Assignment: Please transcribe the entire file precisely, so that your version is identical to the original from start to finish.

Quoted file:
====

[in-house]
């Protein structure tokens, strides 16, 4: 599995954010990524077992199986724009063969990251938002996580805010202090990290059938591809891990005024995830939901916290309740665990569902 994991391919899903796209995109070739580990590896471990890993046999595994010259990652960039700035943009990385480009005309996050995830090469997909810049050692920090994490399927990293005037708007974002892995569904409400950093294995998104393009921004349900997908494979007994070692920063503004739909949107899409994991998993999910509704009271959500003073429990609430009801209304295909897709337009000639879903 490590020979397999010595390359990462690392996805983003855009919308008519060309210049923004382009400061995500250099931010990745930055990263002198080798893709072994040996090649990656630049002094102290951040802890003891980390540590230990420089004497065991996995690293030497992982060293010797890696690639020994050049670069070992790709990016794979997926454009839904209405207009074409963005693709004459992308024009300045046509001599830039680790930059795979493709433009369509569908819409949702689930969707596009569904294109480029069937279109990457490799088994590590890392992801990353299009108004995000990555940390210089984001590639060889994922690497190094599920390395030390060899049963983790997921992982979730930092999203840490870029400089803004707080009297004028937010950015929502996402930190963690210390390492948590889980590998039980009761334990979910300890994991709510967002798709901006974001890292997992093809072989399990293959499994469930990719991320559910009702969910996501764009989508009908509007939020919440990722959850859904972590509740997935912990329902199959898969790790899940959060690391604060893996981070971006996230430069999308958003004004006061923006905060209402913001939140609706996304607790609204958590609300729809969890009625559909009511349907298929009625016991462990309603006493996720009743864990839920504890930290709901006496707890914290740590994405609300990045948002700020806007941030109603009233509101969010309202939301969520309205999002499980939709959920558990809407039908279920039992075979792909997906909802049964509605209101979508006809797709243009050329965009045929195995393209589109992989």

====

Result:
[in-house]
């Protein structure tokens, strides 16, 4: 599995954010990524077992199986724009063969990251938002996580805010202090990290059938591809891990005024995830939901916290309740665990569902 994991391919899903796209995109070739580990590896471990890993046999595994010259990652960039700035943009990385480009005309996050995830090469997909810049050692920090994490399927990293005037708007974002892995569904409400950093294995998104393009921004349900997908494979007994070692920063503004739909949107899409994991998993999910509704009271959500003073429990609430009801209304295909897709337009000639879903 490590020979397999010595390359990462690392996805983003855009919308008519060309210049923004382009400061995500250099931010990745930055990263002198080798893709072994040996090649990656630049002094102290951040802890003891980390540590230990420089004497065991996995690293030497992982060293010797890696690639020994050049670069070992790709990016794979997926454009839904209405207009074409963005693709004459992308024009300045046509001599830039680790930059795979493709433009369509569908819409949702689930969707596009569904294109480029069937279109990457490799088994590590890392992801990353299009108004995000990555940390210089984001590639060889994922690497190094599920390395030390060899049963983790997921992982979730930092999203840490870029400089803004707080009297004028937010950015929502996402930190963690210390390492948590889980590998039980009761334990979910300890994991709510967002798709901006974001890292997992093809072989399990293959499994469930990719991320559910009702969910996501764009989508009908509007939020919440990722959850859904972590509740997935912990329902199959898969790790899940959060690391604060893996981070971006996230430069999308958003004004006061923006905060209402913001939140609706996304607790609204958590609300729809969890009625559909009511349907298929009625016991462990309603006493996720009743864990839920504890930290709901006496707890914290740590994405609300990045948002700020806007941030109603009233509101969010309202939301969520309205999002499980939709959920558990809407039908279920039992075979792909997906909802049964509605209101979508006809797709243009050329965009045929195995393209589109992989």